The defendants argued that because the plaintiff did not perform his duties as cotrustee, he could not complain about how the defendants performed their duties. 2020 IL App (2d) 190765 at ¶25. However, in order for the defendants to prove “unclean hands” by the plaintiff, they would need to put forth evidence of fraud, bad faith, or lack of fair dealing. 2020 IL App (2d) 190765 at ¶26, citing Brown v. Ryan, 338 Ill.App.3d 864, 788 N.E.2d 1183, 1192, 273 Ill.Dec. 307 (2003). Here, the defendants presented no such evidence and whether any evidence exists is an issue of material fact that cannot be resolved by a motion to dismiss. 2020 IL App (2d) 190765 at ¶27.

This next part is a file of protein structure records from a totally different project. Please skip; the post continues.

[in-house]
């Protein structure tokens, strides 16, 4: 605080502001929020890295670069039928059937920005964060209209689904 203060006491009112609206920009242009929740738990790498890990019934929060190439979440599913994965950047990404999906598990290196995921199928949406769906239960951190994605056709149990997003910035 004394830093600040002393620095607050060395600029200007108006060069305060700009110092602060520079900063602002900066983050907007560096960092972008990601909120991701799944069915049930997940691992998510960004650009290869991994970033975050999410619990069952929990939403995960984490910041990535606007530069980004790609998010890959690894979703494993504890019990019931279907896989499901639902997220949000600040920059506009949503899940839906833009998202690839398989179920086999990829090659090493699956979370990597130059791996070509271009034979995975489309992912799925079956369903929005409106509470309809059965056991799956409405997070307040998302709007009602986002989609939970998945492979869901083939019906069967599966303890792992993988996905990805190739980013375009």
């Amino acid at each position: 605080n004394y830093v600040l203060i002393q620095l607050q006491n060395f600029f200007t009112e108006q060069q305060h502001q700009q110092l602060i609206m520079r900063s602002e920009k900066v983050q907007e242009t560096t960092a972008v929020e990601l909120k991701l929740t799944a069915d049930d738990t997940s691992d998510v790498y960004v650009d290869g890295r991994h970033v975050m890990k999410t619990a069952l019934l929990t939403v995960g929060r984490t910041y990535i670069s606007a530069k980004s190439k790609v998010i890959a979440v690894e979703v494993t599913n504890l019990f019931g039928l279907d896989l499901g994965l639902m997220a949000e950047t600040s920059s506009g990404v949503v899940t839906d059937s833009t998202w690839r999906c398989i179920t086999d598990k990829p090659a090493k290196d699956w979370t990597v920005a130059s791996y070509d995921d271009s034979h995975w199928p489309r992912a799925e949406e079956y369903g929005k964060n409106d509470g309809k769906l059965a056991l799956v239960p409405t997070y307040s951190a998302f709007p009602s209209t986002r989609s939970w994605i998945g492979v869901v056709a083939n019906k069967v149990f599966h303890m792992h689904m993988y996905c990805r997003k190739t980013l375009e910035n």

Finally, the court addressed the dismissal of the plaintiff’s breach-of-fiduciary-duty count as time-barred. A breach-of-fiduciary-duty claim must be brought within five years after the action occurred. 2020 IL App (2d) 190765 at ¶34, citing 735 ILCS 5/13-205. The limitation period is extended if the action was fraudulently concealed. In the case of fraudulent concealment, a breach-of-fiduciary-duty action must be brought within five years of discovery that the plaintiff has a cause of action. 2020 IL App (2d) 190765 at ¶34, citing DeLuna v. Burciaga, 223 Ill.2d 49, 857 N.E.2d 229, 240, 306 Ill.Dec. 136 (2006). In order to prove fraudulent concealment, the plaintiff must show: “(1) concealment of a material fact, (2) intent to induce a false belief where there exists a duty to speak, (3) that the other party could not have discovered the truth through reasonable inquiry and relied upon the silence as an indication that the concealed fact did not exist, (4) that the other party would have acted differently had it known of the concealed information, and (5) that its reliance resulted in its injury.” 2020 IL App (2d) 190765 at ¶34, citing Vandenberg v. Brunswick Corp., 2017 IL App (1st) 170181, ¶31, 90 N.E.3d 1048, 418 Ill.Dec. 559.